“From the very beginning of the world, the other species were a lifeboat for the people,” writes Robin Wall Kimmerer. “Now, we must be theirs.”

Kimmerer, a professor of environmental and forest biology and a member of the Potawatomi Native American tribe, describes herself as someone who was “raised by strawberries” in her book “Braiding Sweetgrass.”

She explains that this phrase has a double meaning. She was not only raised near strawberry fields, but the plants taught her, raised her on their lessons as she and her siblings spent summers among them. Strawberries exposed “a world full of gifts simply scattered at your feet.”

Kimmerer learned from strawberries the difference between a gift and a commodity. A gift establishes a bond between the giver and receiver. A promise to reciprocate. The plants gave Kimmerer sweet berries and in return, she would care for them, clearing spaces in the dirt for new strawberry plants to take root.

“Even now ... finding a patch of wild strawberries still touches me with a sensation of surprise,” she writes, “a feeling of unworthiness and gratitude for the generosity and kindness that comes with an unexpected gift all wrapped in red and green.”

I, too, have benefited from the gift of berries. Thick blackberry vines sprawled along the length of our yard in the Oregon countryside where I grew up. On early August mornings, before the humid heat sauntered down, I would slip out the back door with a blue mixing bowl in hand, sometimes a cat or a little brother at my heels, and run toward the promise of plump berries. If I filled the bowl to the very top — and restrained from diverting too many to my mouth instead — there would be enough for my mom and me to make blackberry cobbler. My time among the blackberry bushes was time spent in nature’s generosity as I watched the bees dance with the little white flowers before those flowers turned into the dark berries I adored.

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The Earth gives us gifts, not as an afterthought, but as part of its flourishing, because as Kimmerer beautifully pens it, “all flourishing is mutual.” The fourth verse of my favorite hymn reminds me of the celebration that should come with the daily gifts we receive: “Dear Mother Earth, who day by day / Unfoldest blessings on our way, / Alleluia! Alleluia!”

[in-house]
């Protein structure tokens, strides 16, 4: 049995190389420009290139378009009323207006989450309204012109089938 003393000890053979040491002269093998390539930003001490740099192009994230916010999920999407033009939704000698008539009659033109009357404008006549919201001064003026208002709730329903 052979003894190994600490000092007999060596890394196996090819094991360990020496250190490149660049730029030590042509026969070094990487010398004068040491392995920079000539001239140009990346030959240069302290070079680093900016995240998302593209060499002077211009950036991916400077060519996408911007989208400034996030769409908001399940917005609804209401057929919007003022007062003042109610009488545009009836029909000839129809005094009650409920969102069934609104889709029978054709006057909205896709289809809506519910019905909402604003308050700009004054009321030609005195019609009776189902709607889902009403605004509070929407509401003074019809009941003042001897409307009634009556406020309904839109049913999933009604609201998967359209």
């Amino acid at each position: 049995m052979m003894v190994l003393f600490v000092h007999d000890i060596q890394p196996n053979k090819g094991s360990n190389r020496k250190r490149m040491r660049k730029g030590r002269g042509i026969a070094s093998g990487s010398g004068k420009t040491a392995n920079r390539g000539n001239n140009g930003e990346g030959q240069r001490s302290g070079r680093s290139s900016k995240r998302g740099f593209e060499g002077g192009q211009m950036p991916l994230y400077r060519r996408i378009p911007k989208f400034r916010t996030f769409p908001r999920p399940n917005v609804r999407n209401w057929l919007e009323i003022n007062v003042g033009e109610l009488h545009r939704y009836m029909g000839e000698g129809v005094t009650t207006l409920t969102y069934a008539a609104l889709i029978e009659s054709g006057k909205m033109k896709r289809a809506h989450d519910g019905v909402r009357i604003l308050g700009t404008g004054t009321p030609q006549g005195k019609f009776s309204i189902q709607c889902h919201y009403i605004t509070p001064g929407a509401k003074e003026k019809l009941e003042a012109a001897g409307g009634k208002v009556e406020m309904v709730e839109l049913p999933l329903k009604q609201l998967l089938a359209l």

Another hymn joyously sings, “For the beauty of the earth, / For the beauty of the skies, / For the love which from our birth / Over and around us lies.” The beauty enveloping us, the gift of berries and blossoms, the gift of a giving Earth, is love.

When we give or receive a gift, our bodies react by forming a bond. Our brains release oxytocin, “a neuropeptide that signals trust, safety, and connection,” according to the American Psychological Association. Through the sacrificing of time and resources, we connect ourselves with those to whom we wish to give. Throughout the entire process of selecting, making and anticipating the gift giving, the reward pathways in our brains are activated.

When we see the Earth in a gift-giving context, it changes how we interact with the world around us. We are less likely to take without restraint and more likely to find ways to give back or give to others. When I receive a gift, I feel an immediate urge to give something in return, to express my gratitude and love for the giver. When we see the Earth as a giver, we understand that our bond through its gifts requires our reciprocity. We have been given much, and we have taken much, from the Earth. But how much are we giving back?

This Earth Day, on April 22nd, we can begin our service to the Earth and continue it throughout the year by recognizing the gifts the Earth has given to us and finding ways to reciprocate. Here are some ideas to start your celebration:

  • Learn about the plants native to your area and how they give to their ecosystem.
  • Pick up trash in your neighborhood or local park.
  • Repurpose or donate objects instead of throwing them away.
  • Plant trees or care for a garden.
  • Go on a walk through nature without distractions and appreciate the beauty.
  • Continue the gift of giving by sharing what the Earth has given to you with others.

The Earth is ready to give us everything. Gifts, not commodities for payment. The promise of reciprocity bonds us to it as we take and give back what we can. Kimmerer learned this lesson from strawberries and continues to help others find it: “It is not a reward; you cannot earn it, or call it to you, or even deserve it. And yet it appears. Your only role is to be open-eyed and present.”

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